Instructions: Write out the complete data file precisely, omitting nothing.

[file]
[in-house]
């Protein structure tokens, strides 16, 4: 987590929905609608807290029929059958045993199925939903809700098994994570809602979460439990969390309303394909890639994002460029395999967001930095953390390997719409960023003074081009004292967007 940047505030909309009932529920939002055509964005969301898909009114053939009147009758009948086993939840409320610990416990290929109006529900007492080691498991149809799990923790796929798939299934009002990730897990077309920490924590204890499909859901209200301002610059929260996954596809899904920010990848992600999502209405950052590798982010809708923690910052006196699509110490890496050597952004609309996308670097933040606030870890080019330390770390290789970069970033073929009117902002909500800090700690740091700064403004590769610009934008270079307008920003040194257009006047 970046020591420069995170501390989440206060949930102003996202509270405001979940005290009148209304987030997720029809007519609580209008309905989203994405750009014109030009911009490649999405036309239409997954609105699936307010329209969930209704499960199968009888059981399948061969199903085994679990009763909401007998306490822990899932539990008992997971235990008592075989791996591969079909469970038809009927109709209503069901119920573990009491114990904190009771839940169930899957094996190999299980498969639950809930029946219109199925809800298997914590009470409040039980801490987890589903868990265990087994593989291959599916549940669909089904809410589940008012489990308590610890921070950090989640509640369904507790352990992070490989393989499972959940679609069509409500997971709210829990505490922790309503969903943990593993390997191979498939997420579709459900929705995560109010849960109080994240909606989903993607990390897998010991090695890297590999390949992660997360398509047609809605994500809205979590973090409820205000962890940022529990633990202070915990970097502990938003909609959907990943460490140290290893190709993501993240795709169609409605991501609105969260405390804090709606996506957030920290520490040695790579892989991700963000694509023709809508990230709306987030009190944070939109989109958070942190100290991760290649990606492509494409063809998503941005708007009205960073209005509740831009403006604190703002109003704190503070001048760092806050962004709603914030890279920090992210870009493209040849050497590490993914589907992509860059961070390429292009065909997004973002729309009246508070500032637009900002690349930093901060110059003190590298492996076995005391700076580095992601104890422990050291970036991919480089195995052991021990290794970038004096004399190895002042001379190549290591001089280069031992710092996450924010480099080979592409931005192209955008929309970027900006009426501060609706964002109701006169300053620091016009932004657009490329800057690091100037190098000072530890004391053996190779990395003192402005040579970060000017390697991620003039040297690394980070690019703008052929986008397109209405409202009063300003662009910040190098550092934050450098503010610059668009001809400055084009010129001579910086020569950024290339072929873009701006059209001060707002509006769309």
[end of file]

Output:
[in-house]
């Protein structure tokens, strides 16, 4: 987590929905609608807290029929059958045993199925939903809700098994994570809602979460439990969390309303394909890639994002460029395999967001930095953390390997719409960023003074081009004292967007 940047505030909309009932529920939002055509964005969301898909009114053939009147009758009948086993939840409320610990416990290929109006529900007492080691498991149809799990923790796929798939299934009002990730897990077309920490924590204890499909859901209200301002610059929260996954596809899904920010990848992600999502209405950052590798982010809708923690910052006196699509110490890496050597952004609309996308670097933040606030870890080019330390770390290789970069970033073929009117902002909500800090700690740091700064403004590769610009934008270079307008920003040194257009006047 970046020591420069995170501390989440206060949930102003996202509270405001979940005290009148209304987030997720029809007519609580209008309905989203994405750009014109030009911009490649999405036309239409997954609105699936307010329209969930209704499960199968009888059981399948061969199903085994679990009763909401007998306490822990899932539990008992997971235990008592075989791996591969079909469970038809009927109709209503069901119920573990009491114990904190009771839940169930899957094996190999299980498969639950809930029946219109199925809800298997914590009470409040039980801490987890589903868990265990087994593989291959599916549940669909089904809410589940008012489990308590610890921070950090989640509640369904507790352990992070490989393989499972959940679609069509409500997971709210829990505490922790309503969903943990593993390997191979498939997420579709459900929705995560109010849960109080994240909606989903993607990390897998010991090695890297590999390949992660997360398509047609809605994500809205979590973090409820205000962890940022529990633990202070915990970097502990938003909609959907990943460490140290290893190709993501993240795709169609409605991501609105969260405390804090709606996506957030920290520490040695790579892989991700963000694509023709809508990230709306987030009190944070939109989109958070942190100290991760290649990606492509494409063809998503941005708007009205960073209005509740831009403006604190703002109003704190503070001048760092806050962004709603914030890279920090992210870009493209040849050497590490993914589907992509860059961070390429292009065909997004973002729309009246508070500032637009900002690349930093901060110059003190590298492996076995005391700076580095992601104890422990050291970036991919480089195995052991021990290794970038004096004399190895002042001379190549290591001089280069031992710092996450924010480099080979592409931005192209955008929309970027900006009426501060609706964002109701006169300053620091016009932004657009490329800057690091100037190098000072530890004391053996190779990395003192402005040579970060000017390697991620003039040297690394980070690019703008052929986008397109209405409202009063300003662009910040190098550092934050450098503010610059668009001809400055084009010129001579910086020569950024290339072929873009701006059209001060707002509006769309």